Format

Send to

Choose Destination

See 1 citation found by title matching your search:

JAMA. 2018 Feb 6;319(5):474-482. doi: 10.1001/jama.2017.21896.

Prevalence of Fetal Alcohol Spectrum Disorders in 4 US Communities.

Author information

1
University of North Carolina at Chapel Hill, Gillings School of Global Public Health, Chapel Hill.
2
University of New Mexico, Center on Alcoholism, Substance Abuse and Addictions, Albuquerque.
3
University of California San Diego School of Medicine, La Jolla.
4
Rady Children's Hospital-San Diego, San Diego, California.
5
Stanford University School of Medicine, Stanford, California.
6
State University of New York Buffalo School of Medicine, Buffalo.
7
University of Washington School of Medicine, Seattle.
8
University of Nebraska Medical Center, Omaha.
9
Wake Forest University School of Medicine, Winston-Salem, North Carolina.
10
Avera McKennan Hospital and University Health Center, Sioux Falls, South Dakota.
11
Emory University School of Medicine, Atlanta, Georgia.
12
National Institute on Alcohol Abuse and Alcoholism, Bethesda, Maryland.
13
San Diego State University, Center for Behavioral Teratology, San Diego, California.
14
VA Boston Healthcare System, Boston, Massachusetts.
15
Harvard Medical School, Boston, Massachusetts.
16
Boston University School of Medicine, Boston, Massachusetts.
17
University of Arizona College of Medicine, Tucson.
18
Sanford Research, University of South Dakota Sanford School of Medicine, Vermillion.

Abstract

Importance:

Fetal alcohol spectrum disorders are costly, life-long disabilities. Older data suggested the prevalence of the disorder in the United States was 10 per 1000 children; however, there are few current estimates based on larger, diverse US population samples.

Objective:

To estimate the prevalence of fetal alcohol spectrum disorders, including fetal alcohol syndrome, partial fetal alcohol syndrome, and alcohol-related neurodevelopmental disorder, in 4 regions of the United States.

Design, Setting, and Participants:

Active case ascertainment methods using a cross-sectional design were used to assess children for fetal alcohol spectrum disorders between 2010 and 2016. Children were systematically assessed in the 4 domains that contribute to the fetal alcohol spectrum disorder continuum: dysmorphic features, physical growth, neurobehavioral development, and prenatal alcohol exposure. The settings were 4 communities in the Rocky Mountain, Midwestern, Southeastern, and Pacific Southwestern regions of the United States. First-grade children and their parents or guardians were enrolled.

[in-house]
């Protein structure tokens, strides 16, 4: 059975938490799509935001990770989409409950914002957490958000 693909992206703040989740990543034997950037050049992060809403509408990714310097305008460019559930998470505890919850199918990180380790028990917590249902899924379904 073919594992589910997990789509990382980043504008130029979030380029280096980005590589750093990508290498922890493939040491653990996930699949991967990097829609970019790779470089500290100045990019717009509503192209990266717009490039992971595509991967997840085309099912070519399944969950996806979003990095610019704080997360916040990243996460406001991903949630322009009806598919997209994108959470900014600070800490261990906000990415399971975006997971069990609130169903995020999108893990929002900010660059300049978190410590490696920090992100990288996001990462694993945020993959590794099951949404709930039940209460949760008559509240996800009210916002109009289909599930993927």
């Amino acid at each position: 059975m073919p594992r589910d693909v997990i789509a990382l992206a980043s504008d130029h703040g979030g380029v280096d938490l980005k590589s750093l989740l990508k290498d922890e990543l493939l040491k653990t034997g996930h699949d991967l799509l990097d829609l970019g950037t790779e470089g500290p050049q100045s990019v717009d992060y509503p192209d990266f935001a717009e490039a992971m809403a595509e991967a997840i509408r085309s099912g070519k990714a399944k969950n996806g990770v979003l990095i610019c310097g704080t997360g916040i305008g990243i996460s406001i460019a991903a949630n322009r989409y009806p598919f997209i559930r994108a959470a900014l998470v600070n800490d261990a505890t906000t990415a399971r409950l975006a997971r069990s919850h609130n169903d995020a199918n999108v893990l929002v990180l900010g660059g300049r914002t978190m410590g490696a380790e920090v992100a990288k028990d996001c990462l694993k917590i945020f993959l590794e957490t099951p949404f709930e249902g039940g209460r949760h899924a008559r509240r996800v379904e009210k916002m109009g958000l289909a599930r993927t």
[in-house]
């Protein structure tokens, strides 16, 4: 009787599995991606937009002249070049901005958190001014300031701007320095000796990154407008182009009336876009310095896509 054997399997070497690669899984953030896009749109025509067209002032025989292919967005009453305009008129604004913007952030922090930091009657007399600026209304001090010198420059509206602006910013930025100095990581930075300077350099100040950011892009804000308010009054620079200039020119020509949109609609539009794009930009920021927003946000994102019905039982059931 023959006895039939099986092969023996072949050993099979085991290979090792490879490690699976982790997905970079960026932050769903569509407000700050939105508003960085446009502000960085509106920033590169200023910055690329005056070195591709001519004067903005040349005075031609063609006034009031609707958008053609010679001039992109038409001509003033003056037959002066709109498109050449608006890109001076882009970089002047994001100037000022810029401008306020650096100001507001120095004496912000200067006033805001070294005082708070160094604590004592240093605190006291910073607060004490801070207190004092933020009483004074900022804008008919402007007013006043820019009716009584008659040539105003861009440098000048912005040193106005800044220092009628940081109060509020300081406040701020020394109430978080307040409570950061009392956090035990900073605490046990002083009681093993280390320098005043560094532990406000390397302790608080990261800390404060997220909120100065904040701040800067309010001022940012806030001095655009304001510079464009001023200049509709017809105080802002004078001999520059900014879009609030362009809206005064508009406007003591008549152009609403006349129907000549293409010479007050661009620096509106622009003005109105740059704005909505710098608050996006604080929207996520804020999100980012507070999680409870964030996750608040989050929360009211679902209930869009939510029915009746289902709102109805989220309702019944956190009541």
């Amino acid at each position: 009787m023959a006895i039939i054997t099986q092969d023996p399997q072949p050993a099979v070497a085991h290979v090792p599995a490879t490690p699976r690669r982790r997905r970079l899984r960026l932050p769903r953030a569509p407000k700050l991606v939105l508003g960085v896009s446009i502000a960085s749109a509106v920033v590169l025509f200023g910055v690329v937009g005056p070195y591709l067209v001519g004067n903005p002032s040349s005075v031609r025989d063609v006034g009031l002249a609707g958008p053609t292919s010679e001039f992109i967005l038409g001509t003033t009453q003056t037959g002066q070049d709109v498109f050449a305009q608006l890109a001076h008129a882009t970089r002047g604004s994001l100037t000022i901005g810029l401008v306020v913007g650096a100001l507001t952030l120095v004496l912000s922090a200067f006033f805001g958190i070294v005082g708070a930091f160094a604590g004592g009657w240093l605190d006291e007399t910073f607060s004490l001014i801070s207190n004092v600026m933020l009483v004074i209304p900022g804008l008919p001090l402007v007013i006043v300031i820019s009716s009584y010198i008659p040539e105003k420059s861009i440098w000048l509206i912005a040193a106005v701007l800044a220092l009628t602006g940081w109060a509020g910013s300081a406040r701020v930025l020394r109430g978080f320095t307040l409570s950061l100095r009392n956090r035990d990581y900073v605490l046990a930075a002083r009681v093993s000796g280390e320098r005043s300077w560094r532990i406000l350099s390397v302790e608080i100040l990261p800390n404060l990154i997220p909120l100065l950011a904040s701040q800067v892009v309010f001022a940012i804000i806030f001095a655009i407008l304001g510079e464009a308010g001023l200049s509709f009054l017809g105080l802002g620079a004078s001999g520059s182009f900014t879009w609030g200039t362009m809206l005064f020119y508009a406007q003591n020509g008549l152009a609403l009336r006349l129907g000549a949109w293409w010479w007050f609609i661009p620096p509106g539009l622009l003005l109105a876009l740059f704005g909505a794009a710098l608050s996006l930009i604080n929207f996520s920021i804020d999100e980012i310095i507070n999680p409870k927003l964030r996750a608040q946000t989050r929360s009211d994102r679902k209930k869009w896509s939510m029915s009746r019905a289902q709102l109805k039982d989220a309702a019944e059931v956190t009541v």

Exposures:

Alcohol consumption during pregnancy.

Main Outcomes and Measures:

Prevalence of fetal alcohol spectrum disorders in the 4 communities was the main outcome. Conservative estimates for the prevalence of the disorder and 95% CIs were calculated using the eligible first-grade population as the denominator. Weighted prevalences and 95% CIs were also estimated, accounting for the sampling schemes and using data restricted to children who received a full evaluation.

Results:

A total of 6639 children were selected for participation from a population of 13 146 first-graders (boys, 51.9%; mean age, 6.7 years [SD, 0.41] and white maternal race, 79.3%). A total of 222 cases of fetal alcohol spectrum disorders were identified. The conservative prevalence estimates for fetal alcohol spectrum disorders ranged from 11.3 (95% CI, 7.8-15.8) to 50.0 (95% CI, 39.9-61.7) per 1000 children. The weighted prevalence estimates for fetal alcohol spectrum disorders ranged from 31.1 (95% CI, 16.1-54.0) to 98.5 (95% CI, 57.5-139.5) per 1000 children.

Conclusions and Relevance:

Estimated prevalence of fetal alcohol spectrum disorders among first-graders in 4 US communities ranged from 1.1% to 5.0% using a conservative approach. These findings may represent more accurate US prevalence estimates than previous studies but may not be generalizable to all communities.

PMID:
29411031
PMCID:
PMC5839298
DOI:
10.1001/jama.2017.21896
[Indexed for MEDLINE]
Free PMC Article

Supplemental Content

Full text links

Icon for Silverchair Information Systems Icon for PubMed Central
Loading ...
Support Center